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Villagers near Norwich left without broadband for two weeks after car crashes into telegraph pole

PUBLISHED: 14:20 25 November 2018 | UPDATED: 14:20 25 November 2018

A BT Openreach engineer working on telephone lines. Picture: Steve Parsons/PA Wire

A BT Openreach engineer working on telephone lines. Picture: Steve Parsons/PA Wire

Residents in a Norfolk village were left without access to their BT services for more than two weeks after a car crashed into and damaged a telegraph pole.

Residents in a Norfolk village were left without access to their BT services for more than two weeks following a car crashing which damaged a telegraph pole. Picture: Google MapsResidents in a Norfolk village were left without access to their BT services for more than two weeks following a car crashing which damaged a telegraph pole. Picture: Google Maps

Around 50 people living in Marlingford had no access to their BT landline or broadband for 17 days after a car collided with a telegraph pole on Tuesday, November 6.

Police were called to the scene of the crash at 6pm after a woman driving a Mini Cooper crashed into the pole.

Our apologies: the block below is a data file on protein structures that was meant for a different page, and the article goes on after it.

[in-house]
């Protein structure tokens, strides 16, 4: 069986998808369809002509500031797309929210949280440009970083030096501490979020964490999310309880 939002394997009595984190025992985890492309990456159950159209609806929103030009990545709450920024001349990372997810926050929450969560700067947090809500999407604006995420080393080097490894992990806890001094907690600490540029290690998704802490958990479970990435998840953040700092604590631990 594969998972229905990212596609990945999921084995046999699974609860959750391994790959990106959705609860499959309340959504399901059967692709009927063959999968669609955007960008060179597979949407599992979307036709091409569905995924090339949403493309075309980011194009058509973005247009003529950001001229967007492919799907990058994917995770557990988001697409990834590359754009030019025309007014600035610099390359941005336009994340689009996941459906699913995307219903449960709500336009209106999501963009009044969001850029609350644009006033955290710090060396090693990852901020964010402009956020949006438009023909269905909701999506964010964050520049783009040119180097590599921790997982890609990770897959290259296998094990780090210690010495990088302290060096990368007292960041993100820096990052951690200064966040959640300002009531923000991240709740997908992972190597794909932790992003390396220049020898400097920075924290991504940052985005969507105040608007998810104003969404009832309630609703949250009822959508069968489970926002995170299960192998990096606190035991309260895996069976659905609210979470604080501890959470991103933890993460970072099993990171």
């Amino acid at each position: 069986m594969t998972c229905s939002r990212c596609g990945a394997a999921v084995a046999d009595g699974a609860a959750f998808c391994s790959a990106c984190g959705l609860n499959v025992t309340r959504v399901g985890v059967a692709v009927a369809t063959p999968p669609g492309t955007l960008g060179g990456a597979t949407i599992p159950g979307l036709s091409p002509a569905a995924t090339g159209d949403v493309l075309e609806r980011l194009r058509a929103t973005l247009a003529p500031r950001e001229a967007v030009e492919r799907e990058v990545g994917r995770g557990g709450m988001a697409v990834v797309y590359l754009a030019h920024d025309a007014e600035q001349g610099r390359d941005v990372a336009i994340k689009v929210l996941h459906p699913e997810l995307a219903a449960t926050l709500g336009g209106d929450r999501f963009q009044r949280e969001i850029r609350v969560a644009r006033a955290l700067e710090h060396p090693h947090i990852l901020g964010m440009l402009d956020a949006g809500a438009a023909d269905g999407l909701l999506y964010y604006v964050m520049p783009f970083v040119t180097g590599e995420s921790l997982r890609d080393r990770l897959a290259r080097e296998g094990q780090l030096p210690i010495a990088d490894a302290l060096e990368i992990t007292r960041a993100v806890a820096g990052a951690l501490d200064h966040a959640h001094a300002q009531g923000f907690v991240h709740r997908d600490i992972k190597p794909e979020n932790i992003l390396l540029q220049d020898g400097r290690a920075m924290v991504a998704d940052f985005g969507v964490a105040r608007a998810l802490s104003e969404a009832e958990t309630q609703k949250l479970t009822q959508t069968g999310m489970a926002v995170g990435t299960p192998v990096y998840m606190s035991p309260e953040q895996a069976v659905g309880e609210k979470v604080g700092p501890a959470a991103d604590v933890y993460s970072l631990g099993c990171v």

Jill Debbage, who has lived in Marlingford for 34 years, said: “I have been completely cut off for the two weeks with no broadband, landline or mobile signal.

“I’ve had to drive to the next village along just to contact people, it’s left me feeling completely isolated, frustrated and really angry.”

Residents in a Norfolk village were left without access to their BT services for more than two weeks following a car crashing which damaged a telegraph pole. Picture: Google MapsResidents in a Norfolk village were left without access to their BT services for more than two weeks following a car crashing which damaged a telegraph pole. Picture: Google Maps

A spokesperson from Openreach said on Friday: “The majority of properties in Marlingford have now had their telephone and broadband service restored. “Due to the severity of the damage caused by the traffic accident, to our pole and cables, there are a few outstanding properties that need to be re-connected. We are doing everything we can to get this work finished today.”

Bawburgh Road and Mill Road have been affected by the cut off.

Edwin Bailey, 46, of Mill Road, said: “I have been really annoyed having to ring my provider everyday to see if there has been any change.

The business consultant continued: “It wouldn’t be acceptable for water or electric to be out of use for this long, so why are BT taking their time?

“If they would have sent residents a letter explaining what was going on, I think it would have helped the situation much more.”

Marlingford is a small village eight miles outside of Norwich that has weak 2G/3G mobile signal according to the Open Signal coverage map.

Eleanor Finch, a student nurse, said: “Five BT vans with equipment arrived to do the repair of the pole, however because the road has not yet been authorised to be closed, they had to leave.

“It is exasperating and so stressful and whilst I appreciate not a life-threatening situation, in this day and age, it absolutely ridiculous to think they might be without the services for another month.”

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